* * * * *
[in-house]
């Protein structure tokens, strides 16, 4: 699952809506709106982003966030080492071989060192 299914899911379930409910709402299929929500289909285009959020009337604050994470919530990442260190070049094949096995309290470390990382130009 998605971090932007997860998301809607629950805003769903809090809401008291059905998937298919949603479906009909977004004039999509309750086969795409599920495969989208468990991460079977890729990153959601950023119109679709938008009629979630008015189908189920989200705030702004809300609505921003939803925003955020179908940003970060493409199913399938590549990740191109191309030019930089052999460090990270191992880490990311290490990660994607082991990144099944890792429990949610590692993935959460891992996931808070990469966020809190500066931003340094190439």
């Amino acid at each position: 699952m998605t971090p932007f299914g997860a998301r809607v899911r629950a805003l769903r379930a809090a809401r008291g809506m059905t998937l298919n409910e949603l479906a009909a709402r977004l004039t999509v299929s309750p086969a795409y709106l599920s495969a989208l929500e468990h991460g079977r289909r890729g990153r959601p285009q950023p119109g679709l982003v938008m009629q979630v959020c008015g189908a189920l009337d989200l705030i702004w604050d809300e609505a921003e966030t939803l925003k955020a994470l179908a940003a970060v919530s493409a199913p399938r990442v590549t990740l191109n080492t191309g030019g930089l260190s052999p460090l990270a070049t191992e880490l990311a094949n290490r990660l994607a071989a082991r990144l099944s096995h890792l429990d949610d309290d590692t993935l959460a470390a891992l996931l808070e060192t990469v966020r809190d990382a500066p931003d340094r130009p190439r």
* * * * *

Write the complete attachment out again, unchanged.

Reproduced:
[in-house]
């Protein structure tokens, strides 16, 4: 699952809506709106982003966030080492071989060192 299914899911379930409910709402299929929500289909285009959020009337604050994470919530990442260190070049094949096995309290470390990382130009 998605971090932007997860998301809607629950805003769903809090809401008291059905998937298919949603479906009909977004004039999509309750086969795409599920495969989208468990991460079977890729990153959601950023119109679709938008009629979630008015189908189920989200705030702004809300609505921003939803925003955020179908940003970060493409199913399938590549990740191109191309030019930089052999460090990270191992880490990311290490990660994607082991990144099944890792429990949610590692993935959460891992996931808070990469966020809190500066931003340094190439």
């Amino acid at each position: 699952m998605t971090p932007f299914g997860a998301r809607v899911r629950a805003l769903r379930a809090a809401r008291g809506m059905t998937l298919n409910e949603l479906a009909a709402r977004l004039t999509v299929s309750p086969a795409y709106l599920s495969a989208l929500e468990h991460g079977r289909r890729g990153r959601p285009q950023p119109g679709l982003v938008m009629q979630v959020c008015g189908a189920l009337d989200l705030i702004w604050d809300e609505a921003e966030t939803l925003k955020a994470l179908a940003a970060v919530s493409a199913p399938r990442v590549t990740l191109n080492t191309g030019g930089l260190s052999p460090l990270a070049t191992e880490l990311a094949n290490r990660l994607a071989a082991r990144l099944s096995h890792l429990d949610d309290d590692t993935l959460a470390a891992l996931l808070e060192t990469v966020r809190d990382a500066p931003d340094r130009p190439r």